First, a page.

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Ask the Hotline | Transferring an Employee on FMLA Leave

April 10, 2018
We have an employee out on Family and Medical Leave Act (FMLA) leave on an intermittent basis for medical appointments and it is proving quite disruptive to our schedule. Is there a way to move him to another job for the duration of his leave and pay him at the established (lower) rate for that alternative position? 
The U.S. Department of Labor’s FMLA-related Web site includes an FAQ section that addresses numerous compliance aspects of the FMLA: 
Employees needing intermittent/reduced schedule leave for foreseeable medical treatments must work with their employers to schedule the leave so as not disrupt the employer’s operations, subject to the approval of the employee’s health-care provider. In such cases, the employer may transfer the employee temporarily to an alternative job - with equivalent pay and benefits - that accommodate recurring periods of leave better than the employee’s regular job.
The temporary position to which the employee is transferred may have different duties. That said, an employer may not transfer an employee to discourage the employee from taking leave. Practices prohibited by the FMLA include:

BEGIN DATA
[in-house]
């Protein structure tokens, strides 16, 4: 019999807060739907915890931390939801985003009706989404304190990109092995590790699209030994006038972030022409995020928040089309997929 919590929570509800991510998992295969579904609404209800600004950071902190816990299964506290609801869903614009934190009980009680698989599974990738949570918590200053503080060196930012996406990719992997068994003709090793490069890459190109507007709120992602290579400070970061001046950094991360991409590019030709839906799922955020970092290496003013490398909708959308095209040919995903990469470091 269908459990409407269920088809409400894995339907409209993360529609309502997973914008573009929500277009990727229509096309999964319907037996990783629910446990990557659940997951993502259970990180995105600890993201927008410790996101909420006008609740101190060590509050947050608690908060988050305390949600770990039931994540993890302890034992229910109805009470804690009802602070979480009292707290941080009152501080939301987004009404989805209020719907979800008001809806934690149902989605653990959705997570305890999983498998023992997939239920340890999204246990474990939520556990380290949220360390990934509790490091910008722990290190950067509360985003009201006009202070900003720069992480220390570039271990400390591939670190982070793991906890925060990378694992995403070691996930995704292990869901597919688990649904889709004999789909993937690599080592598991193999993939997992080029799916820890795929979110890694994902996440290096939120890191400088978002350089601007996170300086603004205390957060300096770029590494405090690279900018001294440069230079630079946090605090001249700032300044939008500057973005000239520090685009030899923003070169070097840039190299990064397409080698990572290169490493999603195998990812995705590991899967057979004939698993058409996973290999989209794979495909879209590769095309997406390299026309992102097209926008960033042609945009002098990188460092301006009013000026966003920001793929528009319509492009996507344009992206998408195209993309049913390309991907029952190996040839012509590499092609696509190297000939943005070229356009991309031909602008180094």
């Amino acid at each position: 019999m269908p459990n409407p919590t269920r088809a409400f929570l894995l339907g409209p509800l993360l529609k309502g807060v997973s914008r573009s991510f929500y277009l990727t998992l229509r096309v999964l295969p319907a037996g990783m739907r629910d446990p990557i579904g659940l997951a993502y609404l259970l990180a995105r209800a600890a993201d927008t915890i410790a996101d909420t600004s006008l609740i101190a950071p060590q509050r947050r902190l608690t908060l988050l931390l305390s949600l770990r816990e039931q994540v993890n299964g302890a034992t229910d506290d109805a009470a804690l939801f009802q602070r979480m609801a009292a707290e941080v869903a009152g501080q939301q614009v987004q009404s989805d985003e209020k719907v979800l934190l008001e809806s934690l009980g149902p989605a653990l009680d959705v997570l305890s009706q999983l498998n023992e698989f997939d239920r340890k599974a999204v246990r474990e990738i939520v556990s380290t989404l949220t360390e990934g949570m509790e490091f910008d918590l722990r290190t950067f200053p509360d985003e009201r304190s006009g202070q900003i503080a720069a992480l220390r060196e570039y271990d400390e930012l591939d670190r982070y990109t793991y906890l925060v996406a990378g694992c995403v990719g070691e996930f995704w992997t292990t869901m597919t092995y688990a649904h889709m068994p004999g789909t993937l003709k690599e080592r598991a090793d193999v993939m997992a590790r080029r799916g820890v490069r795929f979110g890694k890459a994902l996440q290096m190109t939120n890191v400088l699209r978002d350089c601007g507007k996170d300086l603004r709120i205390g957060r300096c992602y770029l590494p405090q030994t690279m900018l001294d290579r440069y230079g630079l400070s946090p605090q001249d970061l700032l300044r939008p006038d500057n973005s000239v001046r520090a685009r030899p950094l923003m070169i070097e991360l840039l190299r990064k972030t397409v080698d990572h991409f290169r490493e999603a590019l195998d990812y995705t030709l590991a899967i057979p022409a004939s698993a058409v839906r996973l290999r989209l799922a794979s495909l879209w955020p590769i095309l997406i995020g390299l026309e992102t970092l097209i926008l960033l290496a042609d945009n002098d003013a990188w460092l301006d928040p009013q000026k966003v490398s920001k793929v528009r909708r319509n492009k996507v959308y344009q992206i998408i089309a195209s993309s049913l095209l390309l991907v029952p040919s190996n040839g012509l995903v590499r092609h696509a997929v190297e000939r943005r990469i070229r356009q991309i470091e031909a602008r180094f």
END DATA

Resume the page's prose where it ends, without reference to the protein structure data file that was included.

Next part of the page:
• Assigning a white-collar employee to perform a laborer's work.
  • Requiring an employee who works the day shift to be reassigned to the graveyard shift.
  • Assigning an employee who works at a headquarters facility to a facility that is a significant distance away from headquarters.
While things like “significant distance” may be open to interpretation, it makes sense to evaluate the distance prior to transferring an employee on FMLA. When the employee is able to return to work at his normal position, he must be restored to that or a similar position with the same rate of pay.
The Department of Labor Web site offers information including Fact Sheets, a link to the regulations, posters, FAQs, forms, and interpretative guidance.   
Please contact the AIM Employer Hotline at 800-470-6277 if you have any questions about this or any other HR-related matter.
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